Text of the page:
Into one container you could add one or two cherry tomato plants. (Remember as they grow they will need something for support.) Into another you could add a couple of cucumber seeds. (Cucumbers are a vine they will spill out of the container and creep along a banister or small trellis.) Into another you could sow a mixed lettuce seed. (Lettuce grows quickly. You could start seeds about 6 weeks after the first seeds so that you have a never ending supply for your salad bowl.) Place in a sunny place, add water as needed and watch your salad grow. You will be amazed at how much better those few little vegeables taste compared to what you buy at the grocery store. Come on. Give it a try. Don't say "I can't because I live in an apartment/city/tiny townhouse." Say, "I can even though I live in an apartment/city/tiny townhouse." It only takes a small pot of soil and a few seeds. You can do it. You have plenty of time. Especially those of you that live up here in Virginia where winter and spring are still butting heads. The weather is still cool. Lettuce LOVES cool weather. You have plenty of time to start seeds. Plan this weekend to get a few packs of seeds, some pots and soil. You will be glad you did. This week end we plan to start putting all of the seeds I started into the ground. Yipeee!

Wrap Skirt

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Remember those cute little skirts that wrapped around your waist and tied with a simple and quick bow at your hip? Sometimes they had a button on the waist instead of a tie? Yeah, those skirts. The really cute ones. I have made the girls a few to have something different to wear to church. You can make one in about an hour without a special pattern. Here is how to get a custom fit perfect for your height and your hips and waist line. Measure your waist. Let's say your waist is 30 inches. Take your measurement of 30 inches and add half to itself. 30 inches + 15 inches = 45 inches Now we need to figure the proper ratio of waist to hem. For the waistline we will multiply by 30%. 45inches x .3 = 13.5 (round up to 14 inches). Now let's figure the hem line by multiplying by 40%. 45 inches x .4 = 18 inches. Next is how long do you want your skirt? Shall it hit you at just above your knee or just below your knee? Measure from your waist to where you want your skirt to fall. In the deeper south we tend to wear our skirts much longer. For simplicity sake let's say you want your skirt to be 27 inches long. So we have three numbers. 14, 18 and 27. Let's add 3 inches to each number so we can account for seam allowance, waist band and hem. Our measurements become 17 inches, 21 inches and 30 inches. How will we make a skirt from just some numbers? Get out a piece of newspaper and a ruler and marking pen. Let's transfer those meaurements to newspaper to have something to work from. It is easiest to work from the centerfold of the paper.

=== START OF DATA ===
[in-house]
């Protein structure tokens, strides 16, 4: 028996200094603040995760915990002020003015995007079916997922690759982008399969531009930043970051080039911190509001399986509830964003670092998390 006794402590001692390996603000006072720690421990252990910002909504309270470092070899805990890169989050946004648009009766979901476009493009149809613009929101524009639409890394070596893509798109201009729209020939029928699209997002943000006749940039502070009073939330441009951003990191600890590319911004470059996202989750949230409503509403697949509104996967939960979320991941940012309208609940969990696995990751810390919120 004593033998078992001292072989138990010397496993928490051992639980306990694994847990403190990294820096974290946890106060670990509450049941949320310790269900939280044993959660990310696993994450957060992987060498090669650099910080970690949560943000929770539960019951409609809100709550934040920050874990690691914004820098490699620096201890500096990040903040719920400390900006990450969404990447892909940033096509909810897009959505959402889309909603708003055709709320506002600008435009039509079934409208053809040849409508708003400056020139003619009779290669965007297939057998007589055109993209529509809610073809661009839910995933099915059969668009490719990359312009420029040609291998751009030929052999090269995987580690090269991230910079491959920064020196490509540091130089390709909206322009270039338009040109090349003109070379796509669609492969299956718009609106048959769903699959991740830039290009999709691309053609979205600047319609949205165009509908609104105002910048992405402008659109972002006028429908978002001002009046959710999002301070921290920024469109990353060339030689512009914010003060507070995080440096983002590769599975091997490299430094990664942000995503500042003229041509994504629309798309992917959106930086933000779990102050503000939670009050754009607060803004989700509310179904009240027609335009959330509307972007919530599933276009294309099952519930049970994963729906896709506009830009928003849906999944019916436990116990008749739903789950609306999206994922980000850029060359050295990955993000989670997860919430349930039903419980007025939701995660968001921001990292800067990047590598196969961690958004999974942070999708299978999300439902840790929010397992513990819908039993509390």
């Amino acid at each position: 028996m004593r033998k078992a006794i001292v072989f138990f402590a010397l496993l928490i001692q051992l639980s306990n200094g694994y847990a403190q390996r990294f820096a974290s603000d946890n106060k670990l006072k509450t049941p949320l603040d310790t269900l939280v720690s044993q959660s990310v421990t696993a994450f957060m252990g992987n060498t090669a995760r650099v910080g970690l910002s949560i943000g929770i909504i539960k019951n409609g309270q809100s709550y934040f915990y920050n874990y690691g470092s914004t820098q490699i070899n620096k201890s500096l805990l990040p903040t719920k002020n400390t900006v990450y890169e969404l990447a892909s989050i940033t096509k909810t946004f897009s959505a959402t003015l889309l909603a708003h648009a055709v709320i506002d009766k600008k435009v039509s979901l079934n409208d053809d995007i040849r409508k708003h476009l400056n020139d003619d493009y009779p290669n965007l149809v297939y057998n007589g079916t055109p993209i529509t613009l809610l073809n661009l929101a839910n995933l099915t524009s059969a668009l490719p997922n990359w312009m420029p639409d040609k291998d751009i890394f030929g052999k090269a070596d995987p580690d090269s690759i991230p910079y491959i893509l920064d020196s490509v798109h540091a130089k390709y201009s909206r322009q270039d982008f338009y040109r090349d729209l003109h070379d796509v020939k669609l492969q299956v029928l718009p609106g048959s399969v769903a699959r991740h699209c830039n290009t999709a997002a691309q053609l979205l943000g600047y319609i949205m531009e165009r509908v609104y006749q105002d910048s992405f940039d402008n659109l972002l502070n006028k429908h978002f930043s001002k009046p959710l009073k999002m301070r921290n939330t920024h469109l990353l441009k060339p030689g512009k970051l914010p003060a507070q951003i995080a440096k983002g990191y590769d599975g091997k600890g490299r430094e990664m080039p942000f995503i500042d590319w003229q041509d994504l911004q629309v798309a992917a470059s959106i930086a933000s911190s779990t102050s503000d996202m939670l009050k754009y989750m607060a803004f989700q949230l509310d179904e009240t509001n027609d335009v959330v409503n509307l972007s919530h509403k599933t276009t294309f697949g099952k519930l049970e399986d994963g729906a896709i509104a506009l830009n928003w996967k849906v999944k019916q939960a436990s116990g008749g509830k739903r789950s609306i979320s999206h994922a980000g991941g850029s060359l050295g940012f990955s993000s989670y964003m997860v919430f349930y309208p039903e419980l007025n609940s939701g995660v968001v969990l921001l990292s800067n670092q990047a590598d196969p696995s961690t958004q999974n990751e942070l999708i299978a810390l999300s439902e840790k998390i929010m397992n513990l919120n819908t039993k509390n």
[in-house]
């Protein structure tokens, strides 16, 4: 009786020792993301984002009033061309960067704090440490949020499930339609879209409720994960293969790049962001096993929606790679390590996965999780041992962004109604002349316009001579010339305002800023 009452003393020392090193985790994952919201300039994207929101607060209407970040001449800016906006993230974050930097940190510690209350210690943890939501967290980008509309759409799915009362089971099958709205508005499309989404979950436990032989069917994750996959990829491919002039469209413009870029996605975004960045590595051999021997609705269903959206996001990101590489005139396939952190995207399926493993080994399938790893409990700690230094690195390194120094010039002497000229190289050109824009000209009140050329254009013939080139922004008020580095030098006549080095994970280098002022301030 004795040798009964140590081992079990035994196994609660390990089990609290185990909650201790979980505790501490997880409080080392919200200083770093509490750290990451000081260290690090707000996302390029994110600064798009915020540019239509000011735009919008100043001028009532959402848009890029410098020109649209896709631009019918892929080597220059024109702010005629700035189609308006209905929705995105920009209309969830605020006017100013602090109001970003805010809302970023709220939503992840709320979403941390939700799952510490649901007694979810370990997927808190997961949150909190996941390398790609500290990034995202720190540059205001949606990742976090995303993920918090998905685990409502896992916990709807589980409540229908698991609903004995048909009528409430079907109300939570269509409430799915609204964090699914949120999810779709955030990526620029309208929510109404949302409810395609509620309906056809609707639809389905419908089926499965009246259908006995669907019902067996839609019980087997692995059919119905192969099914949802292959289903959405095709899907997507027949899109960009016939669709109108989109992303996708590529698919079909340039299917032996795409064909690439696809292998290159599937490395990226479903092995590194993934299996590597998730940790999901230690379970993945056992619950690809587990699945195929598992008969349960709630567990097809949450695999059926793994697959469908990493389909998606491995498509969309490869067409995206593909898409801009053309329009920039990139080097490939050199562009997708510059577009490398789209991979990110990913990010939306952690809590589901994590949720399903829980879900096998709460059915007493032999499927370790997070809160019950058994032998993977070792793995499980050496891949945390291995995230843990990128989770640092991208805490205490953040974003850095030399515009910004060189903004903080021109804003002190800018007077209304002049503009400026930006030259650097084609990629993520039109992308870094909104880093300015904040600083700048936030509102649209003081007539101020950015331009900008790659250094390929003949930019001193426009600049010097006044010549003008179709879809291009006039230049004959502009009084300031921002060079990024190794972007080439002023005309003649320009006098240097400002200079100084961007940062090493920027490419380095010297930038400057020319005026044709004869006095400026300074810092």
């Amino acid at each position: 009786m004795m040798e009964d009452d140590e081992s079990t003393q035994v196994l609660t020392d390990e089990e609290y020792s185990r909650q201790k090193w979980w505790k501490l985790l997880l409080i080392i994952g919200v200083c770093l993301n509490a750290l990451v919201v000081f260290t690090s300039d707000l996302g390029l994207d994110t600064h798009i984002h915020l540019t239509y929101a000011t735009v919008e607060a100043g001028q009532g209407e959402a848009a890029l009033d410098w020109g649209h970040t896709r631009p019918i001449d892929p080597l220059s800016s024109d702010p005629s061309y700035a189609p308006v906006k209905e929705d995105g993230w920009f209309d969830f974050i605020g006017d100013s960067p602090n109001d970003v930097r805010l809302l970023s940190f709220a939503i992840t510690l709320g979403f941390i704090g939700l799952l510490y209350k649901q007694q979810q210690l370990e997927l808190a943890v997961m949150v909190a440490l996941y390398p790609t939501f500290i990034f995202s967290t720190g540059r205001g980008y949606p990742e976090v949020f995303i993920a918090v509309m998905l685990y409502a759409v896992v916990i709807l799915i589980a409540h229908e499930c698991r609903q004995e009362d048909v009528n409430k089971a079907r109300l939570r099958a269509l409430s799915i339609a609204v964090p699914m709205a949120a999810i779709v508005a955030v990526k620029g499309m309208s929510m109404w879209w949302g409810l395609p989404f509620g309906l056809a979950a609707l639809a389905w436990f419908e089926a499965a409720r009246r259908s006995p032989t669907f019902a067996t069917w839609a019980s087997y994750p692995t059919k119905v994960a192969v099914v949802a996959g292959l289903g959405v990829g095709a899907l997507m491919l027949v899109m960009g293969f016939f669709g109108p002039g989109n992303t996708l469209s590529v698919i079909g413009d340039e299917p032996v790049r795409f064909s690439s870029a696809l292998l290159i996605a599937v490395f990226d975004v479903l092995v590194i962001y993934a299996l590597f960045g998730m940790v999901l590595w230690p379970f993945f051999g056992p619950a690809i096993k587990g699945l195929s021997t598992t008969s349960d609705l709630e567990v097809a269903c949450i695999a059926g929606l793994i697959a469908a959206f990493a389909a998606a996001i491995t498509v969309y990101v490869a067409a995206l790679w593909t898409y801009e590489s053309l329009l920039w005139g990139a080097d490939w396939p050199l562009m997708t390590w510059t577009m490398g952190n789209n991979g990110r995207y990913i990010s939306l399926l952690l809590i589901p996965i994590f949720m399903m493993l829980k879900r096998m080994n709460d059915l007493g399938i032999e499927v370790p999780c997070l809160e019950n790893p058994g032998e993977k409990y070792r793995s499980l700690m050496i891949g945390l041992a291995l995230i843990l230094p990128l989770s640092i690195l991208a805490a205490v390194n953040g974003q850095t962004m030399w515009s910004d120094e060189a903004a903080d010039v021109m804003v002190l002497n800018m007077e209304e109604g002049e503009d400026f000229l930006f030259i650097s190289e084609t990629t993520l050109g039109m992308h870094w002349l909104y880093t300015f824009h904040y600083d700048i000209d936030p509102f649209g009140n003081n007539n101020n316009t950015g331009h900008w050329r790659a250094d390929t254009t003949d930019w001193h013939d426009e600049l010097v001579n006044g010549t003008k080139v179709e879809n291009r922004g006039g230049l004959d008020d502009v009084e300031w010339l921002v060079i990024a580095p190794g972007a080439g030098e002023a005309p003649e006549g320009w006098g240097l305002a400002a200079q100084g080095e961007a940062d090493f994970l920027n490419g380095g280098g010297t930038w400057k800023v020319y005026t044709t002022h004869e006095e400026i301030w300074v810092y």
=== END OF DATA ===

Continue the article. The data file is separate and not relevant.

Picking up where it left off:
It is not as hard as it may seem. You can draw this out on newspaper in just a matter of a couple of minutes.
Now that you have drawn your pattern, cut it out along the lines. Pin it to your pre-washed and ironed fabric and cut out 3 identical pieces.
With wrong sides together sew the side seams. With your iron press the seams open, nice and flat. While at the iron go ahead and fold over a the raw edges of your skirt on both sides (about 1/4 inch). Fold over again to hide those raw edges about 1/2 inch. Carefully run a seam along the inside folded edge on both ends of the skirt.
Next, go back to the iron and fold over a scant 1/4 at the waist and press it flat. Now fold over another inch and press that flat as well. This will form your wasitband. Stitch along the inner fold in a straight fine seam. At this point you can use ribbons or buttons to secure your skirt at your waist. You can also cut a thin strip of your fabric and create a tie belt. I usually cut a matching strip of fabric. It is easiest and the least expensive. If I have a spare button I might use it. It just depends on what I have available in my sewing box.